2X Oncology Obtains Investigational New Drug Application for 2X-111 Glutathione Enhanced PEGylated Liposomal Doxorubicin
CAMBRIDGE, Mass., June 08, 2017 (GLOBE NEWSWIRE) -- 2X Oncology, Inc. ("2X" or the "Company"), a precision medicine company developing targeted therapeutics to address significant unmet needs in women’s cancer, today announced that it has obtained the Investigational New Drug (IND) application for 2X-111 (doxorubicin hydrochloride and glutathione) from 2-BBB Medicines B.V., assuming all future development and ownership of the drug.
2X-111 is being developed as a new treatment option for women with brain metastases from breast cancer and for patients with recurrent glioblastoma multiforme (GBM), an orphan-designated condition.
George O. Elston, CEO of 2X Oncology, said, “Having this IND in place is an important step as we focus on initiating Phase 2 clinical trials of 2X-111 in GBM and brain metastases from breast cancer later this year.
“These studies will employ our proprietary DRP™ companion diagnostic to identify patients based on their unique tumor mRNA expression and treat those most likely to respond to and benefit from therapy,” Mr. Elston added.
“Patient selection based on the unique genetic properties of a tumor is an important new direction in the treatment of cancer, and we are pleased to have this capability for our programs and patients.”
The Drug Response Predictor (DRP™) technology utilizes messenger RNA (mRNA) from patient biopsies and uses proprietary analytics to create a unique fingerprint of relevant genes based on a tumor’s sensitivity, or resistance, to a compound. DRPs are specific for each product and have been validated in over 40 clinical studies.
“We expect data from these studies in 2018 which, if positive, can position this program for possible accelerated approval filings shortly thereafter,” Mr. Elston concluded.
Formerly known as 2B3-101, 2X-111 improves on commercially available PEGylated liposomal doxorubicin products with an additional glutathione coating that safely enhances drug delivery across the blood-brain barrier. Doxorubicin is an anthracycline that inhibits the growth of many cancerous cell lines, including glioblastoma and breast cancer cell lines. It is among the most widely used anti-cancer agents.
An abstract on the predictive ability of the DRP in treating advanced breast cancer with a similar anthracycline, epirubicin, was presented in a poster session at the 2017 American Society of Clinical Oncology (ASCO) Annual Meeting.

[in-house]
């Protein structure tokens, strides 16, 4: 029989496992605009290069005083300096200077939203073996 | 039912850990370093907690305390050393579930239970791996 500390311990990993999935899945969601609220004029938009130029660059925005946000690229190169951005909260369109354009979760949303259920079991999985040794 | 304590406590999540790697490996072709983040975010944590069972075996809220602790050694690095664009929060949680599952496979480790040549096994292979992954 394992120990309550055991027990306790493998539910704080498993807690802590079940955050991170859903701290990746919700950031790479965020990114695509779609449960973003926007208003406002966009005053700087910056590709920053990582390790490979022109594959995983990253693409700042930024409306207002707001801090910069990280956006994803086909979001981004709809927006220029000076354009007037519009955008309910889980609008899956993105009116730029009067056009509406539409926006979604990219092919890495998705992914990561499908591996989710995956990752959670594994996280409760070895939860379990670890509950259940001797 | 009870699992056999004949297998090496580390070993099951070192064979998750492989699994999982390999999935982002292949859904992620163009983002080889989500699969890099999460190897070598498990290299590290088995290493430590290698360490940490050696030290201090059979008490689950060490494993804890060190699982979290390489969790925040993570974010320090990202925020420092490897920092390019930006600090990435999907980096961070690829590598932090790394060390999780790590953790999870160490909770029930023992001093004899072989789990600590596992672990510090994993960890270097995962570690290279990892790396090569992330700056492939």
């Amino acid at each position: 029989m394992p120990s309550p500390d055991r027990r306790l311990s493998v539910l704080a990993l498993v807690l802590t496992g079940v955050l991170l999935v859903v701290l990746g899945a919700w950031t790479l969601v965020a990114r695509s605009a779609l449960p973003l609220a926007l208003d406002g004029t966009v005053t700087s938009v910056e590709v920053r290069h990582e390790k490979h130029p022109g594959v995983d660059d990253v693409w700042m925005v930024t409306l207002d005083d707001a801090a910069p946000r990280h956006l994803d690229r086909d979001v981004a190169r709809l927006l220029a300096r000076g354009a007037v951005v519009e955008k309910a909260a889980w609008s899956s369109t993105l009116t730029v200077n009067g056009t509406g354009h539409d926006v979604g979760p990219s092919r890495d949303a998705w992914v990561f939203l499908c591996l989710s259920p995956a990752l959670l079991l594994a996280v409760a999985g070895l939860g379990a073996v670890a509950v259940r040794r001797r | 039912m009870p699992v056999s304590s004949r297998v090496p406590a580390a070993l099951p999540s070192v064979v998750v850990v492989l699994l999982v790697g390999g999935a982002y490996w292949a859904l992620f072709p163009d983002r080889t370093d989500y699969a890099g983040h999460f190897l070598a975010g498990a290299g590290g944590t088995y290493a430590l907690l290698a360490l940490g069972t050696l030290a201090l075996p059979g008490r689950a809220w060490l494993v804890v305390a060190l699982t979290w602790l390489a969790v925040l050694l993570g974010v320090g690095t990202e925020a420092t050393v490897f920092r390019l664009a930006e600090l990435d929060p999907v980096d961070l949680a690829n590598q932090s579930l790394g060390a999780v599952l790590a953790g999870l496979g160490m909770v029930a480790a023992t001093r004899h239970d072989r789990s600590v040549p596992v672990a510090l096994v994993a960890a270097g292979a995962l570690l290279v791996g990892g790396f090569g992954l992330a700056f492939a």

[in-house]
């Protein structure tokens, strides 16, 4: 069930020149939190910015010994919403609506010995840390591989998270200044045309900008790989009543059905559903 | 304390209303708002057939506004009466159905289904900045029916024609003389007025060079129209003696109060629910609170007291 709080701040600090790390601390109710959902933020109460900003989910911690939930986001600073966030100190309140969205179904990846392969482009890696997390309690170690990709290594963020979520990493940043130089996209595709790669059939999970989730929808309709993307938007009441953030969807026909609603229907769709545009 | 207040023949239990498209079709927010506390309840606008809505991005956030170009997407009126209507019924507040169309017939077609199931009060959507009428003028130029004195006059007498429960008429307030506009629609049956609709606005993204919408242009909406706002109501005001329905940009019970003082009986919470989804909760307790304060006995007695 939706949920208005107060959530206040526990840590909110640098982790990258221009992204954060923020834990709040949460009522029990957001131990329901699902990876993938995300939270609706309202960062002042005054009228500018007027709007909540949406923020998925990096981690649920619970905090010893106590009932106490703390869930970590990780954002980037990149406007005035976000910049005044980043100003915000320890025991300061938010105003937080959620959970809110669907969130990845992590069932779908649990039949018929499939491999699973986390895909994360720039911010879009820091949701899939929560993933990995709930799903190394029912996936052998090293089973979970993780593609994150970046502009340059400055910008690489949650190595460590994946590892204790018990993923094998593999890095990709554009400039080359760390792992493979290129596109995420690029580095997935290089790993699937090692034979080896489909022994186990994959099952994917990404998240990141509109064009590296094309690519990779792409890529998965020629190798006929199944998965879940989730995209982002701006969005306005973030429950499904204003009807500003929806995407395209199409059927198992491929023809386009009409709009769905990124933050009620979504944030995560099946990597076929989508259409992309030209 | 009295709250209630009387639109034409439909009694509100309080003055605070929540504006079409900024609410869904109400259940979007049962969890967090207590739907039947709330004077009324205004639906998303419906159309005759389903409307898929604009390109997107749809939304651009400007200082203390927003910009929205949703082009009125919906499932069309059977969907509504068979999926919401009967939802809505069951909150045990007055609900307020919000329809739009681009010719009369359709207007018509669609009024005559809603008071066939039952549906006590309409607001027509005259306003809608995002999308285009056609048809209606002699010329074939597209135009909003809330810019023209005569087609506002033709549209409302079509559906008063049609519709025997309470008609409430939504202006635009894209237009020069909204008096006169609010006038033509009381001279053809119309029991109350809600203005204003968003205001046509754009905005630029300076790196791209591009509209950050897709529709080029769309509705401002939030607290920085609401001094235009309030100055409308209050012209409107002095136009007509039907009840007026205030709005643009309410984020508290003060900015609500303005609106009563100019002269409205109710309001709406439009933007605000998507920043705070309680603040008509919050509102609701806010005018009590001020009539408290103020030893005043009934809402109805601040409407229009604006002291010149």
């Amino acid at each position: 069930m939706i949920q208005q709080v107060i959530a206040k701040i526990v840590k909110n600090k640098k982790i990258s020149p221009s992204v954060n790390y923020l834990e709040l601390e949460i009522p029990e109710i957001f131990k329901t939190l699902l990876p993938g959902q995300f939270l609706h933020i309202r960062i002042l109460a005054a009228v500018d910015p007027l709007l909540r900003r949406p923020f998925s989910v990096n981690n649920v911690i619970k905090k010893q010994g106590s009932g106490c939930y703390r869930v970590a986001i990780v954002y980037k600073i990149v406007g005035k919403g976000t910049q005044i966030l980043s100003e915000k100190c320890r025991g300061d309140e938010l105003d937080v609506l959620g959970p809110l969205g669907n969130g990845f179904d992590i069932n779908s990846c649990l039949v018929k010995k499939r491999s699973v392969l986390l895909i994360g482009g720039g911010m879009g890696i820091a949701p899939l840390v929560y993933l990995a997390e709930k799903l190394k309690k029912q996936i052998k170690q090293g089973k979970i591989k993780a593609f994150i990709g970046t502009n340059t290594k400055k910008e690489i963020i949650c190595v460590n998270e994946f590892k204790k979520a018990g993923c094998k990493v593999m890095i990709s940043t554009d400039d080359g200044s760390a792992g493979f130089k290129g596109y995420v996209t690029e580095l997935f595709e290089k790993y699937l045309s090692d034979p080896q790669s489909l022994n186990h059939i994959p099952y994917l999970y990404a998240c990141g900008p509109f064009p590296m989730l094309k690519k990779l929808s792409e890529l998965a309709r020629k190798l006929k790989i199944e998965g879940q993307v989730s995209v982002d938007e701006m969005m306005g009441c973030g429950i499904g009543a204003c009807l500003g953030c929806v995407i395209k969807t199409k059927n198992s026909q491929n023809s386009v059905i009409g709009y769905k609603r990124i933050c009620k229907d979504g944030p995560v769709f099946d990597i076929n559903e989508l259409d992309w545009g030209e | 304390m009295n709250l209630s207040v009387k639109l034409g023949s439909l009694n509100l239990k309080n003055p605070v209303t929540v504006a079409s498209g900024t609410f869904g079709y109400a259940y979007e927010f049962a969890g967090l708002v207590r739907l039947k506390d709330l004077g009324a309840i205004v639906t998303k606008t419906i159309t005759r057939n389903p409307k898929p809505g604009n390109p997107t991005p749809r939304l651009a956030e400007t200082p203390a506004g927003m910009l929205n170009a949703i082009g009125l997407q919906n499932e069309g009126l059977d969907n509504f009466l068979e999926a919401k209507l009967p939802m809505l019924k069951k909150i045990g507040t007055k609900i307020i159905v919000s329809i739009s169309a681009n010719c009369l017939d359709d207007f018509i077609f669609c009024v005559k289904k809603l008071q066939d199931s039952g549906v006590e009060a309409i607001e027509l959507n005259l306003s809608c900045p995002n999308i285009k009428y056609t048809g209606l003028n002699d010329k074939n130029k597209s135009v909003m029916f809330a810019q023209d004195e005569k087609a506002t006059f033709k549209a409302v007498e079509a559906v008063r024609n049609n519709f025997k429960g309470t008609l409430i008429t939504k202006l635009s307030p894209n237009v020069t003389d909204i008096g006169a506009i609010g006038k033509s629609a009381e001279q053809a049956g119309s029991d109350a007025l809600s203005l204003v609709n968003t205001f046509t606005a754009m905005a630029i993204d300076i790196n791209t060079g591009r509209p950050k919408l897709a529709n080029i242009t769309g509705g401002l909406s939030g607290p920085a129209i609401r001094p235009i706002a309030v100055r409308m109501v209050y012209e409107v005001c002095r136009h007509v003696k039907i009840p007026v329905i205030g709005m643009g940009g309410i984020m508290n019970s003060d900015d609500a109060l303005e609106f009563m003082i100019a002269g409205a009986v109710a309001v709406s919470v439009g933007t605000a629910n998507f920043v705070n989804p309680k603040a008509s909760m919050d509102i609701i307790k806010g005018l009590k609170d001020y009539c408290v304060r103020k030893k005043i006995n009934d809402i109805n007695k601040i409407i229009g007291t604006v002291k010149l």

The abstract describes a retrospective-prospective blinded study which evaluated the ability of the DRP to predict the efficacy of epirubicin in a cohort of 135 metastatic breast cancer patients. The DRP was significantly associated with progression free survival in this study. The estimated median time to progression for a patient with a DRP value of 25% was 7 months, versus 13 months for a patient with a DRP value of 75%.
Mr. Elston will discuss 2X-111 and other 2X pipeline drugs at the Jefferies 2017 Global Healthcare Conference on June 9, 2017, at 10:00am EDT. The presentation will be available as a live webcast and archived for post-listening on the Company’s website.
About Breast Cancer Brain Metastases
About Glioblastoma Multiforme
About 2X Oncology
The 2X pipeline includes product candidates with potential utility in the treatment of breast, ovarian, and endometrial cancers and primary and secondary brain tumors. These programs have shown clinical efficacy and safety and are positioned to enter focused Phase 2 studies with data expected in 2018.
A Cambridge, MA based spin-out from Oncology Venture ApS, 2X works in close collaboration with Oncology Venture and leverages its Danish registry of over 1,100 cancer patients for initial clinical studies. Learn more at 2xoncology.com.
DRP™ is a trademark of Medical Prognosis Institute A/S.
1 Leone JP and Leone BA. Breast cancer brain metastases: the last frontier. Exp Hem & Oncol. 2015;4:33. doi:10.1186/s40164-015-0028-8.
Contact Amy Raskopf +1 917.673.5775 [email protected] www.2xoncology.com Twitter: @2xoncology